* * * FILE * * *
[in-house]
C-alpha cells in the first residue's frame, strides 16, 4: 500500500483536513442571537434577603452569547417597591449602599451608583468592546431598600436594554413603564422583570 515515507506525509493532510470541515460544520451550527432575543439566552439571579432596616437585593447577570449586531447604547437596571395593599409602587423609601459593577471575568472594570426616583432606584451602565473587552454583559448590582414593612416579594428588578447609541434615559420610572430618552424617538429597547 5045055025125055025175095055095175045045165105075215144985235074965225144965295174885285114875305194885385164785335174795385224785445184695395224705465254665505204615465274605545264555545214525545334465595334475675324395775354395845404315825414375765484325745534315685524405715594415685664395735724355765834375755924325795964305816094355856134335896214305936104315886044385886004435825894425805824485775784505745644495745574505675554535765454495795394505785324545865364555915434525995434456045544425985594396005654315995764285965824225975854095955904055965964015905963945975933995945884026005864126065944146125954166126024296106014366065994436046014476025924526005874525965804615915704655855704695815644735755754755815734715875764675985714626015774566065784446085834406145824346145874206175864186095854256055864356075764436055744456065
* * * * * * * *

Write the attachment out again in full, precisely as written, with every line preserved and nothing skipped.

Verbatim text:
[in-house]
C-alpha cells in the first residue's frame, strides 16, 4: 500500500483536513442571537434577603452569547417597591449602599451608583468592546431598600436594554413603564422583570 515515507506525509493532510470541515460544520451550527432575543439566552439571579432596616437585593447577570449586531447604547437596571395593599409602587423609601459593577471575568472594570426616583432606584451602565473587552454583559448590582414593612416579594428588578447609541434615559420610572430618552424617538429597547 5045055025125055025175095055095175045045165105075215144985235074965225144965295174885285114875305194885385164785335174795385224785445184695395224705465254665505204615465274605545264555545214525545334465595334475675324395775354395845404315825414375765484325745534315685524405715594415685664395735724355765834375755924325795964305816094355856134335896214305936104315886044385886004435825894425805824485775784505745644495745574505675554535765454495795394505785324545865364555915434525995434456045544425985594396005654315995764285965824225975854095955904055965964015905963945975933995945884026005864126065944146125954166126024296106014366065994436046014476025924526005874525965804615915704655855704695815644735755754755815734715875764675985714626015774566065784446085834406145824346145874206175864186095854256055864356075764436055744456065